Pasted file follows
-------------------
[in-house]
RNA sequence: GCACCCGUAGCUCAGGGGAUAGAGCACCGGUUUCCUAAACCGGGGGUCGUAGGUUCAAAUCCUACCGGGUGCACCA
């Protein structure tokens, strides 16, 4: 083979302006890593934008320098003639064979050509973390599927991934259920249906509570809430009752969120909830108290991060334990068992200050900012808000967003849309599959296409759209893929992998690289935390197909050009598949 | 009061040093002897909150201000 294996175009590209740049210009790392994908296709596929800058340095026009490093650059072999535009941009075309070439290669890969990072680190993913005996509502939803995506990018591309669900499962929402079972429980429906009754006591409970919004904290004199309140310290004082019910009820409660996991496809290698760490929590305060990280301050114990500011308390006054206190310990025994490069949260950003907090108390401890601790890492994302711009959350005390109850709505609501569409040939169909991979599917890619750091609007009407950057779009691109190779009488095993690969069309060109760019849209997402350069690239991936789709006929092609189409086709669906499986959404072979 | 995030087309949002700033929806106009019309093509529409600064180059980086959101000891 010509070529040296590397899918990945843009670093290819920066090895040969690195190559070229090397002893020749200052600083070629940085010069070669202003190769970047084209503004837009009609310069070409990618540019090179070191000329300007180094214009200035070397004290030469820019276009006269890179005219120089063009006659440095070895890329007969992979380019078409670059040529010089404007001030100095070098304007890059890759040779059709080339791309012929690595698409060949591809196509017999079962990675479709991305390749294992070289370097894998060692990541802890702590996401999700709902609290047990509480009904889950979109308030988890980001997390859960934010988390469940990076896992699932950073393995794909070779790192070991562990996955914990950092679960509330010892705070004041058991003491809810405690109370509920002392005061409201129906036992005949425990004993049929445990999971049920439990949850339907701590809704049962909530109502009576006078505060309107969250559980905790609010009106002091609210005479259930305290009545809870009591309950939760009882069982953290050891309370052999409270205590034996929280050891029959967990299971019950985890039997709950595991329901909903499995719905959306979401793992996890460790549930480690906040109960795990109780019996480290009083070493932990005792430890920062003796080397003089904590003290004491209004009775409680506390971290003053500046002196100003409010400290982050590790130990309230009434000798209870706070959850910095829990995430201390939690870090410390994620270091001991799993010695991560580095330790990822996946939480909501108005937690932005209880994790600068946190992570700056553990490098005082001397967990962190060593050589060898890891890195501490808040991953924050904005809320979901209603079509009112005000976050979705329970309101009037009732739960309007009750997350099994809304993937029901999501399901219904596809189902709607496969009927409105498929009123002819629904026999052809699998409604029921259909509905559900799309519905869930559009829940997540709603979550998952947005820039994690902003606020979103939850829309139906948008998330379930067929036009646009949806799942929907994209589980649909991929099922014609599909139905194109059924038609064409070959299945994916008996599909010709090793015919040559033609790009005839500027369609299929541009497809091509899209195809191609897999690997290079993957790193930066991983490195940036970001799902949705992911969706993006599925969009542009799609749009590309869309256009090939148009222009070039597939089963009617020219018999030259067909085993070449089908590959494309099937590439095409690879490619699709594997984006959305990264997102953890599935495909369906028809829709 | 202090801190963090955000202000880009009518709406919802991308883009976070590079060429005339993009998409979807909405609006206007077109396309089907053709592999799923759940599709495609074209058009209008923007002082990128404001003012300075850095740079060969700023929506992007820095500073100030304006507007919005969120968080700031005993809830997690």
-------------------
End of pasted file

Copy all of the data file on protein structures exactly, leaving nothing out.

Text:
[in-house]
RNA sequence: GCACCCGUAGCUCAGGGGAUAGAGCACCGGUUUCCUAAACCGGGGGUCGUAGGUUCAAAUCCUACCGGGUGCACCA
């Protein structure tokens, strides 16, 4: 083979302006890593934008320098003639064979050509973390599927991934259920249906509570809430009752969120909830108290991060334990068992200050900012808000967003849309599959296409759209893929992998690289935390197909050009598949 | 009061040093002897909150201000 294996175009590209740049210009790392994908296709596929800058340095026009490093650059072999535009941009075309070439290669890969990072680190993913005996509502939803995506990018591309669900499962929402079972429980429906009754006591409970919004904290004199309140310290004082019910009820409660996991496809290698760490929590305060990280301050114990500011308390006054206190310990025994490069949260950003907090108390401890601790890492994302711009959350005390109850709505609501569409040939169909991979599917890619750091609007009407950057779009691109190779009488095993690969069309060109760019849209997402350069690239991936789709006929092609189409086709669906499986959404072979 | 995030087309949002700033929806106009019309093509529409600064180059980086959101000891 010509070529040296590397899918990945843009670093290819920066090895040969690195190559070229090397002893020749200052600083070629940085010069070669202003190769970047084209503004837009009609310069070409990618540019090179070191000329300007180094214009200035070397004290030469820019276009006269890179005219120089063009006659440095070895890329007969992979380019078409670059040529010089404007001030100095070098304007890059890759040779059709080339791309012929690595698409060949591809196509017999079962990675479709991305390749294992070289370097894998060692990541802890702590996401999700709902609290047990509480009904889950979109308030988890980001997390859960934010988390469940990076896992699932950073393995794909070779790192070991562990996955914990950092679960509330010892705070004041058991003491809810405690109370509920002392005061409201129906036992005949425990004993049929445990999971049920439990949850339907701590809704049962909530109502009576006078505060309107969250559980905790609010009106002091609210005479259930305290009545809870009591309950939760009882069982953290050891309370052999409270205590034996929280050891029959967990299971019950985890039997709950595991329901909903499995719905959306979401793992996890460790549930480690906040109960795990109780019996480290009083070493932990005792430890920062003796080397003089904590003290004491209004009775409680506390971290003053500046002196100003409010400290982050590790130990309230009434000798209870706070959850910095829990995430201390939690870090410390994620270091001991799993010695991560580095330790990822996946939480909501108005937690932005209880994790600068946190992570700056553990490098005082001397967990962190060593050589060898890891890195501490808040991953924050904005809320979901209603079509009112005000976050979705329970309101009037009732739960309007009750997350099994809304993937029901999501399901219904596809189902709607496969009927409105498929009123002819629904026999052809699998409604029921259909509905559900799309519905869930559009829940997540709603979550998952947005820039994690902003606020979103939850829309139906948008998330379930067929036009646009949806799942929907994209589980649909991929099922014609599909139905194109059924038609064409070959299945994916008996599909010709090793015919040559033609790009005839500027369609299929541009497809091509899209195809191609897999690997290079993957790193930066991983490195940036970001799902949705992911969706993006599925969009542009799609749009590309869309256009090939148009222009070039597939089963009617020219018999030259067909085993070449089908590959494309099937590439095409690879490619699709594997984006959305990264997102953890599935495909369906028809829709 | 202090801190963090955000202000880009009518709406919802991308883009976070590079060429005339993009998409979807909405609006206007077109396309089907053709592999799923759940599709495609074209058009209008923007002082990128404001003012300075850095740079060969700023929506992007820095500073100030304006507007919005969120968080700031005993809830997690």